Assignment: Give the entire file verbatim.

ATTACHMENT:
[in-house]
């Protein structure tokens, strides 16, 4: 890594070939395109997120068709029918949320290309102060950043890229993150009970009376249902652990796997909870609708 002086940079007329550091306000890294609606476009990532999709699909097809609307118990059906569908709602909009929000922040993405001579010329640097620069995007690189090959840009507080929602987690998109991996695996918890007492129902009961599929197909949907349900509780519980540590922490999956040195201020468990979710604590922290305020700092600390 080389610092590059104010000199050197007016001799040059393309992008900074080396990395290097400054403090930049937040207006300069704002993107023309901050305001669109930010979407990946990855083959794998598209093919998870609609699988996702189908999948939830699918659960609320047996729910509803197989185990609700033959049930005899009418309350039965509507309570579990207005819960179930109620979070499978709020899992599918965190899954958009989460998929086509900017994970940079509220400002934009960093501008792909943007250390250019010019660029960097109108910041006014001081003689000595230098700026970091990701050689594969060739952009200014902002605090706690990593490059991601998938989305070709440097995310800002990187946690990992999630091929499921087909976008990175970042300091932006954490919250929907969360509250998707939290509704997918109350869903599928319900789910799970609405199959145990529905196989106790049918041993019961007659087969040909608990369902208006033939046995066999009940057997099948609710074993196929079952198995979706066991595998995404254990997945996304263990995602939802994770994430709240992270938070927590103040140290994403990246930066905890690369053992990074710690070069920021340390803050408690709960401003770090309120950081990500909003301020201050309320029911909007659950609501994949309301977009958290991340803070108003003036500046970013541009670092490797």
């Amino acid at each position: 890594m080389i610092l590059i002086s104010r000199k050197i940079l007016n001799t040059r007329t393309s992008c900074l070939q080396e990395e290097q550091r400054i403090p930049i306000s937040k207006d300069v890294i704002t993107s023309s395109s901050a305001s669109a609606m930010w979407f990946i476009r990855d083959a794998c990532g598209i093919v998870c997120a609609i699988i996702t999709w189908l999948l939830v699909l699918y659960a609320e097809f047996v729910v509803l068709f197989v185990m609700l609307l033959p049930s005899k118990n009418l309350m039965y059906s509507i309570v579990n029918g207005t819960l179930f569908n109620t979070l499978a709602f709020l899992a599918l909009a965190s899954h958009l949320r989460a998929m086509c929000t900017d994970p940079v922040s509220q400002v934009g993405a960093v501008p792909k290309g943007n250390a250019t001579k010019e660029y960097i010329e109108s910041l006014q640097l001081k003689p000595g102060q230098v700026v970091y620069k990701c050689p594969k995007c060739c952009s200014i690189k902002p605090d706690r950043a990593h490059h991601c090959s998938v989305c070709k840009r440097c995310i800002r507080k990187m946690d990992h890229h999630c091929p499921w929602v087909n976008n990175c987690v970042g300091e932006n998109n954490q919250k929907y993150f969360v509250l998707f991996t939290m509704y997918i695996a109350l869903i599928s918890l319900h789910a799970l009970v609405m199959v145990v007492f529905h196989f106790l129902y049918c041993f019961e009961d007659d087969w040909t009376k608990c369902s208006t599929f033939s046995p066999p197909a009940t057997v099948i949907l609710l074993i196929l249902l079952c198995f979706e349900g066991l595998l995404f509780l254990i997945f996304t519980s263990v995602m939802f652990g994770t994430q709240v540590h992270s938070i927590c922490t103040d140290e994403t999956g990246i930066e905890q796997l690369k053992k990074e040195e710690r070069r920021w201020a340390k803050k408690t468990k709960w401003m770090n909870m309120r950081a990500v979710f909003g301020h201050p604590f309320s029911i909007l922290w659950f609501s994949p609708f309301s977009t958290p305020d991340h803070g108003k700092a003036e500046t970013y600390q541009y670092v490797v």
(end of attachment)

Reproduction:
[in-house]
């Protein structure tokens, strides 16, 4: 890594070939395109997120068709029918949320290309102060950043890229993150009970009376249902652990796997909870609708 002086940079007329550091306000890294609606476009990532999709699909097809609307118990059906569908709602909009929000922040993405001579010329640097620069995007690189090959840009507080929602987690998109991996695996918890007492129902009961599929197909949907349900509780519980540590922490999956040195201020468990979710604590922290305020700092600390 080389610092590059104010000199050197007016001799040059393309992008900074080396990395290097400054403090930049937040207006300069704002993107023309901050305001669109930010979407990946990855083959794998598209093919998870609609699988996702189908999948939830699918659960609320047996729910509803197989185990609700033959049930005899009418309350039965509507309570579990207005819960179930109620979070499978709020899992599918965190899954958009989460998929086509900017994970940079509220400002934009960093501008792909943007250390250019010019660029960097109108910041006014001081003689000595230098700026970091990701050689594969060739952009200014902002605090706690990593490059991601998938989305070709440097995310800002990187946690990992999630091929499921087909976008990175970042300091932006954490919250929907969360509250998707939290509704997918109350869903599928319900789910799970609405199959145990529905196989106790049918041993019961007659087969040909608990369902208006033939046995066999009940057997099948609710074993196929079952198995979706066991595998995404254990997945996304263990995602939802994770994430709240992270938070927590103040140290994403990246930066905890690369053992990074710690070069920021340390803050408690709960401003770090309120950081990500909003301020201050309320029911909007659950609501994949309301977009958290991340803070108003003036500046970013541009670092490797």
């Amino acid at each position: 890594m080389i610092l590059i002086s104010r000199k050197i940079l007016n001799t040059r007329t393309s992008c900074l070939q080396e990395e290097q550091r400054i403090p930049i306000s937040k207006d300069v890294i704002t993107s023309s395109s901050a305001s669109a609606m930010w979407f990946i476009r990855d083959a794998c990532g598209i093919v998870c997120a609609i699988i996702t999709w189908l999948l939830v699909l699918y659960a609320e097809f047996v729910v509803l068709f197989v185990m609700l609307l033959p049930s005899k118990n009418l309350m039965y059906s509507i309570v579990n029918g207005t819960l179930f569908n109620t979070l499978a709602f709020l899992a599918l909009a965190s899954h958009l949320r989460a998929m086509c929000t900017d994970p940079v922040s509220q400002v934009g993405a960093v501008p792909k290309g943007n250390a250019t001579k010019e660029y960097i010329e109108s910041l006014q640097l001081k003689p000595g102060q230098v700026v970091y620069k990701c050689p594969k995007c060739c952009s200014i690189k902002p605090d706690r950043a990593h490059h991601c090959s998938v989305c070709k840009r440097c995310i800002r507080k990187m946690d990992h890229h999630c091929p499921w929602v087909n976008n990175c987690v970042g300091e932006n998109n954490q919250k929907y993150f969360v509250l998707f991996t939290m509704y997918i695996a109350l869903i599928s918890l319900h789910a799970l009970v609405m199959v145990v007492f529905h196989f106790l129902y049918c041993f019961e009961d007659d087969w040909t009376k608990c369902s208006t599929f033939s046995p066999p197909a009940t057997v099948i949907l609710l074993i196929l249902l079952c198995f979706e349900g066991l595998l995404f509780l254990i997945f996304t519980s263990v995602m939802f652990g994770t994430q709240v540590h992270s938070i927590c922490t103040d140290e994403t999956g990246i930066e905890q796997l690369k053992k990074e040195e710690r070069r920021w201020a340390k803050k408690t468990k709960w401003m770090n909870m309120r950081a990500v979710f909003g301020h201050p604590f309320s029911i909007l922290w659950f609501s994949p609708f309301s977009t958290p305020d991340h803070g108003k700092a003036e500046t970013y600390q541009y670092v490797v």